669 N.E.2d 172 (Ind. 1996), 82S01-9505-CV-518, Wior v. Anchor Industries, Inc.

Docket Nº:82S01-9505-CV-518.
Citation:669 N.E.2d 172
Party Name:Glenn WIOR, Appellant, v. ANCHOR INDUSTRIES, INC., Appellees.
Case Date:August 07, 1996
Court:Supreme Court of Indiana

Page 172

669 N.E.2d 172 (Ind. 1996)

Glenn WIOR, Appellant,



No. 82S01-9505-CV-518.

Supreme Court of Indiana.

August 7, 1996

Rehearing Denied Nov. 27, 1996.

Page 173

Joseph A. Yocum, Yocum and Yocum, Evansville, for Appellants.

William Michael Schiff, Mary Lee Franke, Kahn, Dees, Donovan & Kahn, Evansville, for Appellees.


SELBY, Justice.

This case presents three questions: (1) whether an oral agreement for employment until retirement, which was understood by the parties to mean retirement in "20 plus" years, is unenforceable under the Statute of Frauds; (2) whether Anchor could discharge Wior without cause; and (3) whether Wior has a wrongful discharge claim based upon his assertion that Anchor terminated him for refusing to discharge an employee with a worker's compensation claim.

  1. FACTS

    Glenn Wior has worked in the "needle trades" all of his working life. When Wior moved to Indianapolis in 1988, he worked at a plant manufacturing uniforms and safety equipment for the racing industry. Over the years, Wior belonged to various trade-related organizations, and subscribed to trade journals.

    From early 1991 to May 1992, Wior operated a sole proprietorship in Indianapolis known as Sewing Services. Altogether, Sewing Services' gross income as of May 1992 was less than $6,500 and Wior's net profit for this period was $2,705. In 1992, Wior actively sought other employment.

    Anchor Industries ("Anchor") specializes in the manufacturing of custom canvas and synthetic products for the outdoor recreational industry. In May 1992, Wior responded to a blind advertisement which Anchor placed in an Indianapolis newspaper. Anchor interviewed Wior for the position of Plant Supervisor of one of Anchor's Evansville, Indiana plants. Anchor told Wior that the position was not a temporary position. Wior informed Anchor that he would not leave Indianapolis unless he had a commitment for permanent employment until retirement in "20 plus" years. Anchor questioned whether Wior would be willing to give up his consulting business, and Wior responded, "With a commitment to a sound future, a long-term employment--you were talking 20 plus years--a good opportunity here to be a V.P. at Anchor, yes." (R. at 160). Anchor agreed to employ Wior for "20 plus" years, until Wior retired, but the parties never memorialized their agreement in writing.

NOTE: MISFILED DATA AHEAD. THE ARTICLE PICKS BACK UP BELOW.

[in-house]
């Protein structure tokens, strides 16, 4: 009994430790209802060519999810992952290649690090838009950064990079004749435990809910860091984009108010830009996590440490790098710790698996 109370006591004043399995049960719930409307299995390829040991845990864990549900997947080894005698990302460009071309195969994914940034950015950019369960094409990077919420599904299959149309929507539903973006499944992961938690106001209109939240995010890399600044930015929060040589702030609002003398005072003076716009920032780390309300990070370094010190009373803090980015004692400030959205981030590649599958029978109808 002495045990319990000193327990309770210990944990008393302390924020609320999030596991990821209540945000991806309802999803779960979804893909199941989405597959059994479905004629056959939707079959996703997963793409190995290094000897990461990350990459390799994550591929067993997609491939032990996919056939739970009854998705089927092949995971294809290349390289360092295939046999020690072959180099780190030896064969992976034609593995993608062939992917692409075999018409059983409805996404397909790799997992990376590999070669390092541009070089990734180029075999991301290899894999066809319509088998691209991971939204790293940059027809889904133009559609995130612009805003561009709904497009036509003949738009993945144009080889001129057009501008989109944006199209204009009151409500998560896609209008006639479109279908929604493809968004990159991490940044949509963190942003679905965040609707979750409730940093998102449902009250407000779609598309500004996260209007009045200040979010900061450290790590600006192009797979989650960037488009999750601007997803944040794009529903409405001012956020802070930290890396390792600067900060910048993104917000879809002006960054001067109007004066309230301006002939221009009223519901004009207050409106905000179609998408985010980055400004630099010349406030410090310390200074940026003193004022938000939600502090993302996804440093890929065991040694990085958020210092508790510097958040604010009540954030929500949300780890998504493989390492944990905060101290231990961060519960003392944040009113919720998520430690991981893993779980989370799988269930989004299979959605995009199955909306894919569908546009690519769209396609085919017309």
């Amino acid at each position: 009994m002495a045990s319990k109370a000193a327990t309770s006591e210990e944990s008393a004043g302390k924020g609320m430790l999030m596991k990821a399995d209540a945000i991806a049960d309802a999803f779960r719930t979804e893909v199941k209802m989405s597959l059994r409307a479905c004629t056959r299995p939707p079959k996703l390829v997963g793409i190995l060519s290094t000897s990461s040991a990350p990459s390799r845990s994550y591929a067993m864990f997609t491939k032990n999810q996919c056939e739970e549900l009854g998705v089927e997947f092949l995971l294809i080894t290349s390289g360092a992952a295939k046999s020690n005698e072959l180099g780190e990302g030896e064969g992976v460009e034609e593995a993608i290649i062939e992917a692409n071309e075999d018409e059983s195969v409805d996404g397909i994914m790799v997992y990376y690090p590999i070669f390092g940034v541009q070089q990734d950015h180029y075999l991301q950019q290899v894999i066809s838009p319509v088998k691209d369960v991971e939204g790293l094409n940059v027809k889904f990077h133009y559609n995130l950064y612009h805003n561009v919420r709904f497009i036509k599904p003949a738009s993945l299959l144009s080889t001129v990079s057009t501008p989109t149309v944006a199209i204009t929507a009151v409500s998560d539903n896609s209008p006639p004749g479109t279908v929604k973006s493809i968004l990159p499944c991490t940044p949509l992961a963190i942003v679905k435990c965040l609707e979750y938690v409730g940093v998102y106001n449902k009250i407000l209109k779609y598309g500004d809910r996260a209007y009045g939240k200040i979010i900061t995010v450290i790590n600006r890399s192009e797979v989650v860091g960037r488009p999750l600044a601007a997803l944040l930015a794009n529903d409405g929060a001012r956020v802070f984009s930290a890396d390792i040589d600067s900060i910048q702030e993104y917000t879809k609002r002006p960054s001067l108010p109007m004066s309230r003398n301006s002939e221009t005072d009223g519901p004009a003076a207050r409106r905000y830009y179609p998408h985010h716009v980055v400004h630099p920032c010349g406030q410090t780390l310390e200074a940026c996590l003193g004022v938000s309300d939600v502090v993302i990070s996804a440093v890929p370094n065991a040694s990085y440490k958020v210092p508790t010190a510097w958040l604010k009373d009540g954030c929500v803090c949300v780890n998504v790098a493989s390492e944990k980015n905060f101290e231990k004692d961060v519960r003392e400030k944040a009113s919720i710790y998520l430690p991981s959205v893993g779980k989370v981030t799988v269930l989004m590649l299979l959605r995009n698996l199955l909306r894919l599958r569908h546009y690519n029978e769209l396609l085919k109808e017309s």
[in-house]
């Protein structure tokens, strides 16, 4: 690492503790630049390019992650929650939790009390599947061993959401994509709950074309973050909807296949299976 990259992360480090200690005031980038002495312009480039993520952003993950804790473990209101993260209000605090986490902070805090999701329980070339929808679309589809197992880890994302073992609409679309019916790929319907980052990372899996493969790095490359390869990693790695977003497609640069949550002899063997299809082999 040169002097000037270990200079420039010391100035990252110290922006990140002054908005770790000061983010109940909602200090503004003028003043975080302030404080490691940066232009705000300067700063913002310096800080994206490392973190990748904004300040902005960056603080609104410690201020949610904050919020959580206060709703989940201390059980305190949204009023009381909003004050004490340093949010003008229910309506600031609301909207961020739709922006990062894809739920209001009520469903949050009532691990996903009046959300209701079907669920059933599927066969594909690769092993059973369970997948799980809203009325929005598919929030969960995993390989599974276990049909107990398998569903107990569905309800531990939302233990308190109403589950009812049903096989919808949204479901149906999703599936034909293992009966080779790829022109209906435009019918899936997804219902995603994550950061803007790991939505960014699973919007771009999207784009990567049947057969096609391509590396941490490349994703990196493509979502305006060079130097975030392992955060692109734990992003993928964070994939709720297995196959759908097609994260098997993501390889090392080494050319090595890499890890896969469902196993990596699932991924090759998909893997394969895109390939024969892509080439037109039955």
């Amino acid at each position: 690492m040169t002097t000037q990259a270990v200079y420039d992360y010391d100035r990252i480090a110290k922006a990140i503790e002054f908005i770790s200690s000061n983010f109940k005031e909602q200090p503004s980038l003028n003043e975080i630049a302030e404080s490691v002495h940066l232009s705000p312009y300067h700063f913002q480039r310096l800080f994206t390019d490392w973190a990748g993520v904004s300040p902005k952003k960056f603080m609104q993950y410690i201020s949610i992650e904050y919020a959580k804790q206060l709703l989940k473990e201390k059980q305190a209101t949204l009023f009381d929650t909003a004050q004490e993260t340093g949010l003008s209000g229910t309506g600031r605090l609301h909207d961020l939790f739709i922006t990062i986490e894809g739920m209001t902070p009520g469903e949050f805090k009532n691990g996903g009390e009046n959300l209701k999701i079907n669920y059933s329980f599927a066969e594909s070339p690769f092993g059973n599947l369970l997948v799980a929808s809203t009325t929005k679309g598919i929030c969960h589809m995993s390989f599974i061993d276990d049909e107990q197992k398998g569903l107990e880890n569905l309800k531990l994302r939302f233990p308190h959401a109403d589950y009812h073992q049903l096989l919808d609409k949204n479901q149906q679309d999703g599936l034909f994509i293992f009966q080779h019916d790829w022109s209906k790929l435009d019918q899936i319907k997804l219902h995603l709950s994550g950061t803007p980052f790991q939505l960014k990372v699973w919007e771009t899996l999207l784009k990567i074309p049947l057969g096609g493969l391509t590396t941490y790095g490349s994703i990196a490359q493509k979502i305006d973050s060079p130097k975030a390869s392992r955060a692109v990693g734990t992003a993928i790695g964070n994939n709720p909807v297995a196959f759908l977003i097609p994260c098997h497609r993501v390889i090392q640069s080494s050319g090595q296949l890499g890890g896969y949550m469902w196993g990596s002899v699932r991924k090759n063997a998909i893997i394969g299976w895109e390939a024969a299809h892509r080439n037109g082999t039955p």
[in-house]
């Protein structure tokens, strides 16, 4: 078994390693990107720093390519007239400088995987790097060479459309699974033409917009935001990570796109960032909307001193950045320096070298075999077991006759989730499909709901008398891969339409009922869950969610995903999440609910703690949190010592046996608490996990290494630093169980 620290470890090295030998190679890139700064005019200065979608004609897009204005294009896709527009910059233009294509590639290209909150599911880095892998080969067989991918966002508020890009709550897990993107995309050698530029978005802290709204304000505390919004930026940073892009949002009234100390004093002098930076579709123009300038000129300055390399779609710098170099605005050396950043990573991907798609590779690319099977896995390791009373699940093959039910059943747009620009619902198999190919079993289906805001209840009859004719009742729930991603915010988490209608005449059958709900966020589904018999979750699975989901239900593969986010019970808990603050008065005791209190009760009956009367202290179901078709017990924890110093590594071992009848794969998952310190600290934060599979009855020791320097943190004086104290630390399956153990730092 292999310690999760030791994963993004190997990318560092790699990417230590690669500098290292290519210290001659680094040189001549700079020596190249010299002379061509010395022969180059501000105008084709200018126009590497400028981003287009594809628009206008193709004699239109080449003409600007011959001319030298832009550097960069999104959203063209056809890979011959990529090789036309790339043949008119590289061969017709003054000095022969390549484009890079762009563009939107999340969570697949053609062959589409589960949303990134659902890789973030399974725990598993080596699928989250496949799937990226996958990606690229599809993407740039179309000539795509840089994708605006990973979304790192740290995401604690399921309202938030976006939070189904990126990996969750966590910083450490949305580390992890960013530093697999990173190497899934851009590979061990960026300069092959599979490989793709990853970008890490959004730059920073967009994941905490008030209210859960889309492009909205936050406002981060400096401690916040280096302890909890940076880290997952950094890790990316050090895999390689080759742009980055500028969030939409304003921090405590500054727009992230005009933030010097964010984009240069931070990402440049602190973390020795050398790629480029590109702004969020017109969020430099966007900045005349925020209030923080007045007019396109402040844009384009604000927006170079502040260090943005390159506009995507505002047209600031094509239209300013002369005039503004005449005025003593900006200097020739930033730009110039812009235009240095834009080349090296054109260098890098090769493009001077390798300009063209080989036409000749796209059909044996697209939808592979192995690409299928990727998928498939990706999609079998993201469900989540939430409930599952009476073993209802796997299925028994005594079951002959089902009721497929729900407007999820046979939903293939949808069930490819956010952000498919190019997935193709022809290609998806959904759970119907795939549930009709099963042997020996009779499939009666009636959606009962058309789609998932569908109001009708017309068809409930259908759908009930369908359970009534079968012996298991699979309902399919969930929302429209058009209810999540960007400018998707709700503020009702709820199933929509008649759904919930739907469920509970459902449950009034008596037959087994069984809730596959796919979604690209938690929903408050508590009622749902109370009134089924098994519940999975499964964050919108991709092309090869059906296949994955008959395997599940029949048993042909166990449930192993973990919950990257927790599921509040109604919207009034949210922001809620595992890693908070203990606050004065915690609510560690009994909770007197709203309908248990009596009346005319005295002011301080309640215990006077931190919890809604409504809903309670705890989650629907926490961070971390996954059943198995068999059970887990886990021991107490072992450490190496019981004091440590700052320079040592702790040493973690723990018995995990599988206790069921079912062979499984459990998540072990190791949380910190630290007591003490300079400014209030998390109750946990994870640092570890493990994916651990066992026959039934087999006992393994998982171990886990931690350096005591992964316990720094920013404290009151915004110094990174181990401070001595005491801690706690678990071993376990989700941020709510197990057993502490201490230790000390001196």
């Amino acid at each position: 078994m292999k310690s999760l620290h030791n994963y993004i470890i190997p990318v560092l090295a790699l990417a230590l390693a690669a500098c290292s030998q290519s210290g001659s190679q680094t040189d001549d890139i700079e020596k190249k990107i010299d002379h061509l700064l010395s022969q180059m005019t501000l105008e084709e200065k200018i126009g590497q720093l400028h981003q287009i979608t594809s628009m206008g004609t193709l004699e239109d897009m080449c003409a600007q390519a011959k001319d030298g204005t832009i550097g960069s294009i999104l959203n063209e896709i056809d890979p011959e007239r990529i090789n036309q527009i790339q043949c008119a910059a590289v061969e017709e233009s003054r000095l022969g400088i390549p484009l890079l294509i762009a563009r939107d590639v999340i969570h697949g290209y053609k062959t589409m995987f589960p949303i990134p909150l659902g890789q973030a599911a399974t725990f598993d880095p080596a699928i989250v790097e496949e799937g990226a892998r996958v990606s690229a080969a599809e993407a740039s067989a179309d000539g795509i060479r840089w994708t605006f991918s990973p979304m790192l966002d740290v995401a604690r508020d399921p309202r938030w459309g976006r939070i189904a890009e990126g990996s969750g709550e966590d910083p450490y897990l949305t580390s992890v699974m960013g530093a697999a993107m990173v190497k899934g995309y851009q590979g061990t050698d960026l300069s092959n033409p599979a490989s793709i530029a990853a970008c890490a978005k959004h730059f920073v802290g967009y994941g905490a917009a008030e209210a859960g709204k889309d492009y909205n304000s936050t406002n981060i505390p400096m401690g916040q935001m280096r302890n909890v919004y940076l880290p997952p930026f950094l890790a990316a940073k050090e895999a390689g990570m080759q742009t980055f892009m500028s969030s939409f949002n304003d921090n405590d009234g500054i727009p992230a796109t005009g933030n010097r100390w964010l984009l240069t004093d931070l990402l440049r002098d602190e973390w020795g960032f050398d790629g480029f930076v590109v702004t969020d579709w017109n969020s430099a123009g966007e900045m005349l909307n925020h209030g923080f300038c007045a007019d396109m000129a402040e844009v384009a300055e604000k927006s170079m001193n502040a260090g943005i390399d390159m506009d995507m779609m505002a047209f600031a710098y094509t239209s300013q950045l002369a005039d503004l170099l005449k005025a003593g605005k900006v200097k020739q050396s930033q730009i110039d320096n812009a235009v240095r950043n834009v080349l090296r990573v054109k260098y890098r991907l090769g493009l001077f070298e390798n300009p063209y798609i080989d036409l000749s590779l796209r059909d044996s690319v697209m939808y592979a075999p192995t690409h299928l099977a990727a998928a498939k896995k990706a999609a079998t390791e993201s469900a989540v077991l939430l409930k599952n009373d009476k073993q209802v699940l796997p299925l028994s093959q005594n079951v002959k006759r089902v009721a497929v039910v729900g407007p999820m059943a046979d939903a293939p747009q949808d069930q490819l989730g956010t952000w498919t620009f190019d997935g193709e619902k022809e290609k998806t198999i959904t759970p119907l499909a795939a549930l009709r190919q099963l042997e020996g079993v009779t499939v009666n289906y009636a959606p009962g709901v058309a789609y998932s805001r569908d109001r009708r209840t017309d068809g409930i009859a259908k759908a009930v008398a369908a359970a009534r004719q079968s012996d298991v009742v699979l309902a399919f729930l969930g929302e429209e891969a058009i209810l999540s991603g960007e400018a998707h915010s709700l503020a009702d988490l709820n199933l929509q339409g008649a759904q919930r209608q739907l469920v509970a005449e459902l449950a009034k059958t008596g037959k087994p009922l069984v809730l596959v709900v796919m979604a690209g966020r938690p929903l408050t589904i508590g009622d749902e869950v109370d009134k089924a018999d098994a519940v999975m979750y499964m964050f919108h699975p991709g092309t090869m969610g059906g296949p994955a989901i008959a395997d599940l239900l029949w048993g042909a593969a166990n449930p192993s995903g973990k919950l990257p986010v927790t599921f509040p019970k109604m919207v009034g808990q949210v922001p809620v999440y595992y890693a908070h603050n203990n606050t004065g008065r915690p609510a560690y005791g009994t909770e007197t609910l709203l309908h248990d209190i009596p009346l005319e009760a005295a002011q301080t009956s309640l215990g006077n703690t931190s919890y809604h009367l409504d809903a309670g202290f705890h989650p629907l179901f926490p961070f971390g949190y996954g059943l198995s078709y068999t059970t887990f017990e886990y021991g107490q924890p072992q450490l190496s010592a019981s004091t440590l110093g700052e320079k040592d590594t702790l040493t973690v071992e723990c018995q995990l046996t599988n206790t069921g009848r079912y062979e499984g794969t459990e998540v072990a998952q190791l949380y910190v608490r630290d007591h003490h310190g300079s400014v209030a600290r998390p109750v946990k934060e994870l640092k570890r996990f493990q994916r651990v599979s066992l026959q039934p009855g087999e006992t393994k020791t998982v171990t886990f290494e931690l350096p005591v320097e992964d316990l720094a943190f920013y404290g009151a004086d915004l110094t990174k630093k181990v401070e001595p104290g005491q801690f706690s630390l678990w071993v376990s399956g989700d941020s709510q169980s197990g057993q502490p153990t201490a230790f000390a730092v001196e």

Wior and his family relocated to Evansville, and Wior began work at Anchor on August 3, 1992. At this time he was advised

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    that his job performance would be evaluated after his first ninety days of employment. With Anchor's knowledge and assistance, Wior purchased a home in Evansville. On November 11, 1992, Anchor terminated Wior because he did not "fit in." Anchor Vice-President Ken Dimmett explained that Anchor had sought someone they did not have to train, and that Wior was "just not working out." (R. at 309).

    Wior brought suit seeking damages for breach of contract, wrongful discharge, negligent misrepresentation, and intentional misrepresentation. Anchor moved for summary judgment, which the trial court granted. Wior appealed to our Court of Appeals, which affirmed in part and reversed in part. Anchor petitioned this Court for transfer. We grant transfer and affirm the trial court.


    Our Statute of Frauds states, in relevant part:

    No action shall be brought in any of the following cases:


    Fifth. Upon any agreement that is not to be performed within one (1) year from the making thereof;


    Unless the promise, contract or agreement upon which such action shall be brought, or some memorandum or note thereof, shall be in writing, and signed by the party to be charged therewith, or by some person thereunto by him lawfully authorized, excepting however, leases not exceeding the term of three (3) years.

    I.C. § 32-2-1-1 (1979).

    The progenitor of our Statute of Frauds is the former English Statute of Frauds, enacted more than 300 years ago. The original English statute was enacted to prevent " 'many fraudulent practices, which are commonly endeavored to be upheld by perjury and subornation of perjury.' " McIntosh v. Murphy, 52 Haw. 29, 469 P.2d 177, 179 (1970) (quoting 29 Car. 2, c. 3 (1677)). Additionally, commentators have identified at least three justifications for the continued vitality of modern statutes of fraud:

    (1) the Statute serves an "evidentiary" function, lessening the danger that courts or juries will be misled by perjured testimony as to the existence or purport of a contract; (2) it has a "cautionary" effect, tending to impress upon the contracting parties the significance of their agreement; and (3) it acts as a "channeling" device, providing a basis for distinguishing contracts which are enforceable from those which are not.

    Note, Statute of Frauds--The Doctrine of Equitable Estoppel and the Statute of Frauds, 66 Mich. L.Rev. 170, 170-71 (1967). The Court of Appeals reversed in part the trial court's grant of summary judgment to Anchor concluding that Wior and Anchor's employment agreement was not within the Statute of Frauds. Wior v. Anchor Industries, Inc., 641 N.E.2d 1275 (Ind.Ct.App.1994). The Court of Appeals observed that "death is the contingency which renders [a contract...

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